Pedestrian braves the street, avoiding the un-shoveled sidewalk. Image credit:The Hook, photo by Hawes Spencer
Having grown up where snow up to the windows was normal, it is with amazement that I view my fellow Southeastern Pennsylvanians dealing with serious snow. Two honest-feet fell Friday night; and, another two feet are predicted starting tomorrow night. Pretty crazy. Unless you are a denialist or a meteorologist, looking out the window, you'd think the climate had changed!
Suppose 4 feet on the ground becomes a winter norm going forward. How will they adapt? The 1950's offer a model.First, a stage-setting chronology.
Tomorrow there will be a grocery shelf-clearing attack, fronted by shock troops of SUV-driving women. Though a majority of the vehicles hereabout are SUV's, because none have snow tires and/or tire chains it's safe to assume we'll be shut down though Friday morning. This leaves plenty of time for watching the weatherman's fear mongering ,...and for clearing snow.
Most of the snow clearing here is gasoline powered. A few rely on shoveling; but, mostly its plow's for hire and gasoline powered blowers. The elderly and single parents have a tough time coping.
I chatted this up with my neighbor, yesterday - both of us hating that our clothing smelled like exhaust from running behind 9HP blowers for 5 or 6 hours. (There's no way a hand shovel or an electric blower could do this job in a day.) What else can be done?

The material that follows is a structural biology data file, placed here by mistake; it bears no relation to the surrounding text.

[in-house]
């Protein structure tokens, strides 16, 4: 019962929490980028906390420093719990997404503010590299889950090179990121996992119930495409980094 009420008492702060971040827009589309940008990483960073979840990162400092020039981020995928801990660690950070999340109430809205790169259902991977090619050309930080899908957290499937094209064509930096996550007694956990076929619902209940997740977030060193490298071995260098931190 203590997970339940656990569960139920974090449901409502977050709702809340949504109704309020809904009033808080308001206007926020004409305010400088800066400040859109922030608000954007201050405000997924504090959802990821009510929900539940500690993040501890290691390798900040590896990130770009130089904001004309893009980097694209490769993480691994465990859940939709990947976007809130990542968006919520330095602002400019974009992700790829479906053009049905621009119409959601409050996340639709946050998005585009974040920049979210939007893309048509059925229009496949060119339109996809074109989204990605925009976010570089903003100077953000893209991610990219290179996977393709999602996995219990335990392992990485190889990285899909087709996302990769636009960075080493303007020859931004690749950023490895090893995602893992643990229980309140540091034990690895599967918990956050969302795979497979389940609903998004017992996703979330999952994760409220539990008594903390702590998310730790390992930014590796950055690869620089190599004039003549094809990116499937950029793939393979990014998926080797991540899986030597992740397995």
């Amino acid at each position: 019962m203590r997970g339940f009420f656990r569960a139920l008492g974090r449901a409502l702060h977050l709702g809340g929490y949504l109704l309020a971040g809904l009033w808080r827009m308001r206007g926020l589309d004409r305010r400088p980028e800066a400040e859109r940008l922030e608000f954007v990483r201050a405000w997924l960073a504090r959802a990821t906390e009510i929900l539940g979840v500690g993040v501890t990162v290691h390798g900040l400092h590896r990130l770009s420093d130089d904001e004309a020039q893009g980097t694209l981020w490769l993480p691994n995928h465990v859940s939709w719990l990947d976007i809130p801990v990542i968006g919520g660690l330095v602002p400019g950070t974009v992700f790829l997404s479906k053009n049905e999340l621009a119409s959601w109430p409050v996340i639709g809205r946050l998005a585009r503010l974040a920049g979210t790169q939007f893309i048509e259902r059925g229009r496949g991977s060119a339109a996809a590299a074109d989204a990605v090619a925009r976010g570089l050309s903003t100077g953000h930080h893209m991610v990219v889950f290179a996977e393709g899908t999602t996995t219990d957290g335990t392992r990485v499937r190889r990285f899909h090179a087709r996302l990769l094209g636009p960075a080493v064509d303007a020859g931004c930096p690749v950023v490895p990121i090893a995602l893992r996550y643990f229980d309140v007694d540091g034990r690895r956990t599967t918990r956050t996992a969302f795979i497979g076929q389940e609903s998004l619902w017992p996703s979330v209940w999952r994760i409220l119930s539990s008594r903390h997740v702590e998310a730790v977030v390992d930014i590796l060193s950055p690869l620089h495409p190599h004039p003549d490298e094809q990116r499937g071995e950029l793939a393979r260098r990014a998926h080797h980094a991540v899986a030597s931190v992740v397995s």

Back in the Pleistocene.
What happened before the pickup mounted plow and gasoline blower became commonplace? It was just accepted that work and school routines would be disrupted by snow storms; and getting out, if it was going to happen at all, meant walking. Neighbors helped each other.
There were far fewer restaurant meals taken back in the 50's; and fast food was not even an option. Ma had groceries in the refrigerator, possibly a chest freezer in the garage (which mean no big deal if there was a power outage in winter) and canned goods in the pantry. So we hung out.
By the end of February, everyone got sick of shoveling; and, if another blizzard came you were forgiven for letting the sidewalk go. Letting snow lie, at that point, was a sign of hope that Spring was just around the corner. I remember walking to school after a late winter blizzard, stepping in the footprints of someone who went before me, regretting the clumps of snow cascading into my boots, but not the path that lie ahead.
Back on the street in the lull before the blizzard, I see that the area's car dealers have hundreds of acres of snow-covered SUV's and "Crossovers," ( scaled-down SUV's bordering on stationwagon-ness).
Setting out to buy a set of proper but affordable winter boots,with rubber bottoms and leather tops, I found they don't exist here. Not even stocked. What the shoe and sporting good stores do have are $160 fluorocarbon-coated, petro-polymer uppers and lowers, and stiff as a board.
LL Bean where are you?